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Haptoglobin Is Associated with Increased Early Perihematoma Edema Progression in Spontaneous Intracranial Hemorrhage

By Currents Editor posted 18 days ago


International Journal of Stroke (04/07/20) doi: 10.1177/1747493020912602

Halstead, Michael R.; Mould, W. Andrew; Sheth, Kevin N.; et al.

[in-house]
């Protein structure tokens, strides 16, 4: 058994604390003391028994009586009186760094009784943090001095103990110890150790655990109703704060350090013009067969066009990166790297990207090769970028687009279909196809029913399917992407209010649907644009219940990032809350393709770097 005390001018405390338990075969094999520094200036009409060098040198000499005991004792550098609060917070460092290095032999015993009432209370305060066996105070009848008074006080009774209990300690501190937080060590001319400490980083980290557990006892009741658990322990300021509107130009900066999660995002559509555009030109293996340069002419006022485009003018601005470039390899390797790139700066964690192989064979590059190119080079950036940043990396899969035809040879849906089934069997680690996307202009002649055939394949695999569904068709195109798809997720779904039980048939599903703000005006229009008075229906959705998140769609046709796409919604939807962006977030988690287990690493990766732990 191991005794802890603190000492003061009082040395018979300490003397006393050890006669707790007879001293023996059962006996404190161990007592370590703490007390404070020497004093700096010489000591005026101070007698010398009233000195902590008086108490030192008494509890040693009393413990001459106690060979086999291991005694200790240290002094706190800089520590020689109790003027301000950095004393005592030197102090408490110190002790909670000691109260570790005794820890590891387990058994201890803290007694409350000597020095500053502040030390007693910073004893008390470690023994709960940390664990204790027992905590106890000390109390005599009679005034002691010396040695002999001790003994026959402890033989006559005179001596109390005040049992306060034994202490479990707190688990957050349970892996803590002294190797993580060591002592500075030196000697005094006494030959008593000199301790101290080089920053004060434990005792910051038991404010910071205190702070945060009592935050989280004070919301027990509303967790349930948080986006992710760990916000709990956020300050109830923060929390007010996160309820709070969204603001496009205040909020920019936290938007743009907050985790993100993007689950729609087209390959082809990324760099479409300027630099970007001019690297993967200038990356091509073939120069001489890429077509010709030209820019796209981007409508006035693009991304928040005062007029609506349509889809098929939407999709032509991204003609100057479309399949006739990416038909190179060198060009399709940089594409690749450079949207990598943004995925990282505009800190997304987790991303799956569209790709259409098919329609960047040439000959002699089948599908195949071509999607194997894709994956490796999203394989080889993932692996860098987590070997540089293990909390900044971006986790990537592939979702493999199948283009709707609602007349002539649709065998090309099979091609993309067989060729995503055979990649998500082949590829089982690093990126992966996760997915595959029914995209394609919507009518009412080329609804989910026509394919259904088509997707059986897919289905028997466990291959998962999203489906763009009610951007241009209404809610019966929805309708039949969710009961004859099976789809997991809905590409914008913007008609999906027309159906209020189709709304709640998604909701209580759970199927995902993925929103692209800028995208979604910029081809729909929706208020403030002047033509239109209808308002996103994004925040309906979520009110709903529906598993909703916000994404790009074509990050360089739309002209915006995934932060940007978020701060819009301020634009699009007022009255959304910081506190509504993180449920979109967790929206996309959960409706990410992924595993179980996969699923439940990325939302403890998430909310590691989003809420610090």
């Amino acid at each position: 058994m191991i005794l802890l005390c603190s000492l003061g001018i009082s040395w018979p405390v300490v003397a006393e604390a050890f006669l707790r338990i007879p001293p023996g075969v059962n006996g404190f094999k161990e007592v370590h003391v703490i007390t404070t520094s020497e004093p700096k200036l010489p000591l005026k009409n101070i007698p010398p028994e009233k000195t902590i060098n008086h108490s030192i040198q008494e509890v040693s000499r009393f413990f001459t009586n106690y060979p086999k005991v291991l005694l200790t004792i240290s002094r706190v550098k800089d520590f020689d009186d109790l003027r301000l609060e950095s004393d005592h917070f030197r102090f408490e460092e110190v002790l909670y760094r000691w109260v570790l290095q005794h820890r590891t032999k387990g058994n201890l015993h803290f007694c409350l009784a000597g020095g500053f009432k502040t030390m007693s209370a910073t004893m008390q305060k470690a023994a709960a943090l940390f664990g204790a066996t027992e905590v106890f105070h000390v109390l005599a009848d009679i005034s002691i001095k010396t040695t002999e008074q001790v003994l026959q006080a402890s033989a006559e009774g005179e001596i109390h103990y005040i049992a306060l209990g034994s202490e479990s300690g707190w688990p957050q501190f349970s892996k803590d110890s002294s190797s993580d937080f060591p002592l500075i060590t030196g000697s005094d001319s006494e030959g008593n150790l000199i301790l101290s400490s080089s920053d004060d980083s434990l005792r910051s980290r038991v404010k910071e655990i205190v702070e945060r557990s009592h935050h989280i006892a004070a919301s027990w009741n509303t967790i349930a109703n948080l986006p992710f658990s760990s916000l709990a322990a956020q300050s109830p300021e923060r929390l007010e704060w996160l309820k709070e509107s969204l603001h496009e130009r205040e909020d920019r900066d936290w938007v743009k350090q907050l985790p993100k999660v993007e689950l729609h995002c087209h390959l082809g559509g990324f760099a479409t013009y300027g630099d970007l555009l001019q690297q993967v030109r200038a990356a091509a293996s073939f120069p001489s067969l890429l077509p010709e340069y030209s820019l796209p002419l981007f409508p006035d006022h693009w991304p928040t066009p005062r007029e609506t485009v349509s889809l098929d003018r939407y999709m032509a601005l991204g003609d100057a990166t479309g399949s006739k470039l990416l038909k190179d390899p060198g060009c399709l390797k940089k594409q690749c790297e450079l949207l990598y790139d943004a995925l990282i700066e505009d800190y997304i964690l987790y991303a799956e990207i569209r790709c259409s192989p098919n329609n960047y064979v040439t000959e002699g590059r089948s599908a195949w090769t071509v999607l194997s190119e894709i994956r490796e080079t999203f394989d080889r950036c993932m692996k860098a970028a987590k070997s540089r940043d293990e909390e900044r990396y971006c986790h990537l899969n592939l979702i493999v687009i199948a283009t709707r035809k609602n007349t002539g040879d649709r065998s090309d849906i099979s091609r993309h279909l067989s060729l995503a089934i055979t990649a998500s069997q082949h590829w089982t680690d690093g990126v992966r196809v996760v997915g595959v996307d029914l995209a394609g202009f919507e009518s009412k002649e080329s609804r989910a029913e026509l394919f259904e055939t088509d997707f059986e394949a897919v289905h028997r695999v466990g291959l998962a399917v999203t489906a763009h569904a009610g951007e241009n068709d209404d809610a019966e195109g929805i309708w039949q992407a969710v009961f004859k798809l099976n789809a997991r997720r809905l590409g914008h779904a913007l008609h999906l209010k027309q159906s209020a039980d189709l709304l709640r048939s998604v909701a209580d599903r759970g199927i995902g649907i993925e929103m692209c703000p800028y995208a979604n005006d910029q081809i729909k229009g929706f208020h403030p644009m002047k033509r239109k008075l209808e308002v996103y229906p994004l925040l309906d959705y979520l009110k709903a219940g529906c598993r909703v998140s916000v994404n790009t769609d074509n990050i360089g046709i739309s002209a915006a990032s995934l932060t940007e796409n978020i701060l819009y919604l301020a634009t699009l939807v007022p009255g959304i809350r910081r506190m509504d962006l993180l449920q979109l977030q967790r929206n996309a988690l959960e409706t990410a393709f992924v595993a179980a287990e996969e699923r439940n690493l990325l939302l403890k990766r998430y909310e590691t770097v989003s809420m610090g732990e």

New research highlights the role of haptoglobin (Hp) phenotype in understanding the progression of perihematomal volume in spontaneous intracerebral hemorrhage. The study sought to determine whether rates of early perihematomal edema formation in people with Hp 1-1 phenotype differ from those with Hp 2-1 and Hp 2-2. Among 166 participants, taken from three prospectively collected intracranial hemorrhage cohorts, there were 15 patients with Hp 1-1, 86 with Hp 2-1, and 65 with Hp 2-2. Multivariate analysis revealed a significantly higher estimated mean rate of early change in perihematomal volume at 1.15 for Hp 1-1 compared with the other Hp phenotypes. There was no difference between Hp phenotypes for mortality or discharge Modified Rankin Score. Further research is needed, but the increased mean rate of early change in perihematomal volume for Hp 1-1 phenotype indicates that “haptoglobin phenotype may be a key player in understanding the multiphasic progression of perihematomal volume in spontaneous intracerebral hemorrhage,” the authors conclude.


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